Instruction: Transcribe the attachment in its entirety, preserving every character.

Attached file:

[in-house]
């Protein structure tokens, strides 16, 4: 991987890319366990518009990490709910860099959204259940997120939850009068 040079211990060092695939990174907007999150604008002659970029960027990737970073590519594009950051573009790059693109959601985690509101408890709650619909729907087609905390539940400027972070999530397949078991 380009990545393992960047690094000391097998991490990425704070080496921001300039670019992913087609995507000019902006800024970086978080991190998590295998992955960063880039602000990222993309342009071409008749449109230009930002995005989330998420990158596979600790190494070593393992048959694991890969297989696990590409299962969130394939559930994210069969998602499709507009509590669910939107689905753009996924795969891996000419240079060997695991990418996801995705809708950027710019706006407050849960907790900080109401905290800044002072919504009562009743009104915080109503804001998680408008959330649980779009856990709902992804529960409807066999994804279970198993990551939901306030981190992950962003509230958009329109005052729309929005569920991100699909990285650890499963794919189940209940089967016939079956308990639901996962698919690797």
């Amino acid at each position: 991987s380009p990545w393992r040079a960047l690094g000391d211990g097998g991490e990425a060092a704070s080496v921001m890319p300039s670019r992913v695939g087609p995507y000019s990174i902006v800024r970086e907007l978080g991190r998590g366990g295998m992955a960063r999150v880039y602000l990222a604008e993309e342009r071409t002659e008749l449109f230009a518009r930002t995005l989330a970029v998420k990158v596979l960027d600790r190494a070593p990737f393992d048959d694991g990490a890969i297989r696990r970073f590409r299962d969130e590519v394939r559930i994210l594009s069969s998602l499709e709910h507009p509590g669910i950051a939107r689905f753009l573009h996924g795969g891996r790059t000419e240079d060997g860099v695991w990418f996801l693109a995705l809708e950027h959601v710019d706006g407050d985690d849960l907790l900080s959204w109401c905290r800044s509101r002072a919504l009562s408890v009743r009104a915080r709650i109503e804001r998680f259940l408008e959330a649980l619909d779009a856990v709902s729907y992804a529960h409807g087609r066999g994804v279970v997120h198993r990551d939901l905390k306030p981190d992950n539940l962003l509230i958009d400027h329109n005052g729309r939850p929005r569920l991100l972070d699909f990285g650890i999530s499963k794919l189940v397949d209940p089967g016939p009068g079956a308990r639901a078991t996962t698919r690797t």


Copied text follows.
[in-house]
């Protein structure tokens, strides 16, 4: 991987890319366990518009990490709910860099959204259940997120939850009068 040079211990060092695939990174907007999150604008002659970029960027990737970073590519594009950051573009790059693109959601985690509101408890709650619909729907087609905390539940400027972070999530397949078991 380009990545393992960047690094000391097998991490990425704070080496921001300039670019992913087609995507000019902006800024970086978080991190998590295998992955960063880039602000990222993309342009071409008749449109230009930002995005989330998420990158596979600790190494070593393992048959694991890969297989696990590409299962969130394939559930994210069969998602499709507009509590669910939107689905753009996924795969891996000419240079060997695991990418996801995705809708950027710019706006407050849960907790900080109401905290800044002072919504009562009743009104915080109503804001998680408008959330649980779009856990709902992804529960409807066999994804279970198993990551939901306030981190992950962003509230958009329109005052729309929005569920991100699909990285650890499963794919189940209940089967016939079956308990639901996962698919690797």
């Amino acid at each position: 991987s380009p990545w393992r040079a960047l690094g000391d211990g097998g991490e990425a060092a704070s080496v921001m890319p300039s670019r992913v695939g087609p995507y000019s990174i902006v800024r970086e907007l978080g991190r998590g366990g295998m992955a960063r999150v880039y602000l990222a604008e993309e342009r071409t002659e008749l449109f230009a518009r930002t995005l989330a970029v998420k990158v596979l960027d600790r190494a070593p990737f393992d048959d694991g990490a890969i297989r696990r970073f590409r299962d969130e590519v394939r559930i994210l594009s069969s998602l499709e709910h507009p509590g669910i950051a939107r689905f753009l573009h996924g795969g891996r790059t000419e240079d060997g860099v695991w990418f996801l693109a995705l809708e950027h959601v710019d706006g407050d985690d849960l907790l900080s959204w109401c905290r800044s509101r002072a919504l009562s408890v009743r009104a915080r709650i109503e804001r998680f259940l408008e959330a649980l619909d779009a856990v709902s729907y992804a529960h409807g087609r066999g994804v279970v997120h198993r990551d939901l905390k306030p981190d992950n539940l962003l509230i958009d400027h329109n005052g729309r939850p929005r569920l991100l972070d699909f990285g650890i999530s499963k794919l189940v397949d209940p089967g016939p009068g079956a308990r639901a078991t996962t698919r690797t």